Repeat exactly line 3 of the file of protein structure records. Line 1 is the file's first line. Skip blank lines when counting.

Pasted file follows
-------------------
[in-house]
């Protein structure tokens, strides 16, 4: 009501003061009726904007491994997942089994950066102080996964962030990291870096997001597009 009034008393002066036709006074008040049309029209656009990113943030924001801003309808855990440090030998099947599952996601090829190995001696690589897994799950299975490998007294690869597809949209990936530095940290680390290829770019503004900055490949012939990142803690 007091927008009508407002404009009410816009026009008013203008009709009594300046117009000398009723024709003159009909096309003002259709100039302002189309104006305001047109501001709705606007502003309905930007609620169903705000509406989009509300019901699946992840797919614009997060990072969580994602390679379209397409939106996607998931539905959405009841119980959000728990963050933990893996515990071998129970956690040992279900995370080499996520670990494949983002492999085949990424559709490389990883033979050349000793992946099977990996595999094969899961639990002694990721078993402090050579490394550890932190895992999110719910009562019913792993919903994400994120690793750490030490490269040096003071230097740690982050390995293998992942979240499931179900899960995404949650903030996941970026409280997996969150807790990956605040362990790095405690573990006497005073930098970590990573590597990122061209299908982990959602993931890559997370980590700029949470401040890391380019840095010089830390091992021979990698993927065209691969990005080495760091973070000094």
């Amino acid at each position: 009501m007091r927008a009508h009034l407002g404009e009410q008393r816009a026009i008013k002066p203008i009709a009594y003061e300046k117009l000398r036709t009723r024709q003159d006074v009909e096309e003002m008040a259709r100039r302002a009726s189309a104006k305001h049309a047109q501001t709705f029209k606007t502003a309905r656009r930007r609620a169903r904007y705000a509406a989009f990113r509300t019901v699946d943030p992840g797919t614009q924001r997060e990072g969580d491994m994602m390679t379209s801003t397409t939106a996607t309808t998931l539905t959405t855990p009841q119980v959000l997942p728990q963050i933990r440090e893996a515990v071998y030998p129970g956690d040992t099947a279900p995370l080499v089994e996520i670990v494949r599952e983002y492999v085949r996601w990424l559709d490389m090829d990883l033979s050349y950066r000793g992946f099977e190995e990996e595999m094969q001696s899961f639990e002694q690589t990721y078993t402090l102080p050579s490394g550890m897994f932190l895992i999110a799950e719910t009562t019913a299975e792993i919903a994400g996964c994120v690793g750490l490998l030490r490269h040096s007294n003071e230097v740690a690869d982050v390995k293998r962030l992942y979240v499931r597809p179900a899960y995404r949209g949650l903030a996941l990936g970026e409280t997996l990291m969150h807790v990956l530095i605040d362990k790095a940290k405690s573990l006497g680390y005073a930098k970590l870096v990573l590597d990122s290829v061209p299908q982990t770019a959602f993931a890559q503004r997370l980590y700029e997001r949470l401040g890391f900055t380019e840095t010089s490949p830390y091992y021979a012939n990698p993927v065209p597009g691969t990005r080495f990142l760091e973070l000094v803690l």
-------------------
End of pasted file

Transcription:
């Amino acid at each position: 009501m007091r927008a009508h009034l407002g404009e009410q008393r816009a026009i008013k002066p203008i009709a009594y003061e300046k117009l000398r036709t009723r024709q003159d006074v009909e096309e003002m008040a259709r100039r302002a009726s189309a104006k305001h049309a047109q501001t709705f029209k606007t502003a309905r656009r930007r609620a169903r904007y705000a509406a989009f990113r509300t019901v699946d943030p992840g797919t614009q924001r997060e990072g969580d491994m994602m390679t379209s801003t397409t939106a996607t309808t998931l539905t959405t855990p009841q119980v959000l997942p728990q963050i933990r440090e893996a515990v071998y030998p129970g956690d040992t099947a279900p995370l080499v089994e996520i670990v494949r599952e983002y492999v085949r996601w990424l559709d490389m090829d990883l033979s050349y950066r000793g992946f099977e190995e990996e595999m094969q001696s899961f639990e002694q690589t990721y078993t402090l102080p050579s490394g550890m897994f932190l895992i999110a799950e719910t009562t019913a299975e792993i919903a994400g996964c994120v690793g750490l490998l030490r490269h040096s007294n003071e230097v740690a690869d982050v390995k293998r962030l992942y979240v499931r597809p179900a899960y995404r949209g949650l903030a996941l990936g970026e409280t997996l990291m969150h807790v990956l530095i605040d362990k790095a940290k405690s573990l006497g680390y005073a930098k970590l870096v990573l590597d990122s290829v061209p299908q982990t770019a959602f993931a890559q503004r997370l980590y700029e997001r949470l401040g890391f900055t380019e840095t010089s490949p830390y091992y021979a012939n990698p993927v065209p597009g691969t990005r080495f990142l760091e973070l000094v803690l």